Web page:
Honda said it also developed a flexible fuel vehicle (FFV) system that can operate on any ethanol-to-gasoline ratio between 20 percent and 100 percent. That car will be sold in Brazil, the biggest market for ethanol-based vehicles, later this year.

"Way out in the future, the ultimate green car will be fuel cell vehicles," Fukui said. "But in the meantime, you need a wide range of green technology to meet varying local needs and fuel supply."

Posted by Martin at 9:39 AM | Comments (0) | TrackBack

September 20, 2006

don't believe the build in oil inventories will lead to a sustained drop in prices

Demand continues apace. In the first two weeks of Sept, diesel grew at a normalized rate of 5.5%. This time of year inventories always build for home heating oil. Take this opportunity in the overcorrection in stocks related to refining and ethanol to buy on the dip. The fundamentals continue to be driven by demand which is not abating.

This from the FBR analyst on refineries today

Normalized Consumption Data Show Demand Growth Still Above Average

According to the DOE, gasoline consumption over the past four weeks is up an average of 2.4% above comparable year-ago levels. It is important to note, however, that Hurricane Katrina’s impact on 2005 refined product demand may skew the year-over-year comparison to the positive.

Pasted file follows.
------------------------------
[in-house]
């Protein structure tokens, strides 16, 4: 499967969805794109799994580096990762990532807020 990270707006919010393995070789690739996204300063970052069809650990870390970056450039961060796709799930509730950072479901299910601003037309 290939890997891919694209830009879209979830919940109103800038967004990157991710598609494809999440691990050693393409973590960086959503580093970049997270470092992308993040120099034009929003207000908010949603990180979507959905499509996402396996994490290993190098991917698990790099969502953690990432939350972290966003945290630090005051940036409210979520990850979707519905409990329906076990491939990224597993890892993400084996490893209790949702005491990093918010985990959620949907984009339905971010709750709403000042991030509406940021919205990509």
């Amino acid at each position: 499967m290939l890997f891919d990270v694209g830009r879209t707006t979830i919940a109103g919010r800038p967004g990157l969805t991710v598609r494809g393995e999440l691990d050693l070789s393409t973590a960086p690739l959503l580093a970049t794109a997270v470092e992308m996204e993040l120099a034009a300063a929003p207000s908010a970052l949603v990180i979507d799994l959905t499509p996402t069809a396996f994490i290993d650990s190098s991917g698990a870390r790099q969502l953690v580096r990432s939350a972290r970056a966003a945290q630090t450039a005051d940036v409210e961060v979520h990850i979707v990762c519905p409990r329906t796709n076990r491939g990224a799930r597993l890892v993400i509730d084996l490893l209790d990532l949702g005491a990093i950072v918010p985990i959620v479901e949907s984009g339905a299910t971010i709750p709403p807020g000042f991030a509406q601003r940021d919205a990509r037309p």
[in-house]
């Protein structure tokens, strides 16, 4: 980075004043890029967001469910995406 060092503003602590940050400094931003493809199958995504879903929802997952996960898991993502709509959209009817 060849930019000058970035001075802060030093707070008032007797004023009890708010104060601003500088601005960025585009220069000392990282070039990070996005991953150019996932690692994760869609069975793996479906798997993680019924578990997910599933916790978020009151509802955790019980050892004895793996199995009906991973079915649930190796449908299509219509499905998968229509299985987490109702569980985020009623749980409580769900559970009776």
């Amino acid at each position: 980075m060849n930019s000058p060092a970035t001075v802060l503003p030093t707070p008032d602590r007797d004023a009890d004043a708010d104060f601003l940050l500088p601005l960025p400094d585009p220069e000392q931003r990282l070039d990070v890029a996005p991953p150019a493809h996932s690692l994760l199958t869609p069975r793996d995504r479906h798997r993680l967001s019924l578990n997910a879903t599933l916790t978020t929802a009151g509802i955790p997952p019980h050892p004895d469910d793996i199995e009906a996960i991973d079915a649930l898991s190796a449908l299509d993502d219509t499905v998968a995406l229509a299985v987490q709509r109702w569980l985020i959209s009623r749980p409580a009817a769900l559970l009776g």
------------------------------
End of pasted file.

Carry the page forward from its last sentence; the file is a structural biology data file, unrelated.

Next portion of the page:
In an attempt to correct for any potential demand overstatement and arrive at a cleaner consumption growth indicator, we “normalized” 2005 gasoline and diesel consumption levels, assuming that last year’s growth was in line with the historical five-year averages.

This analysis suggests that, for the first two weeks of September, gasoline and diesel consumption is 2.0% and 5.5%, respectively (Figure 2).

Figure 2: Gasoline and Diesel Consumption Growth Remain Above Average

Posted by Martin at 7:33 PM | Comments (0) | TrackBack

DaimlerChrysler promotes more US diesel

This from them this week:
Loren Beard, Senior Manager of Fuels for DaimlerChrysler, said that, "Diesel will be good for America, and biodiesel makes diesel better."
He said that diesel engines provide 30 per cent better fuel economy and 20 per cent less CO2 emissions. He also pointed out that biodiesel would use 20 per cent plant based fuel that had been grown in the USA, not imported from the Middle East.
According to the American government's own figures, if diesel had a 33 per cent share of cars and pick-ups, the U.S. would reduce its oil consumption by up to 1.4 million barrels of oil per day.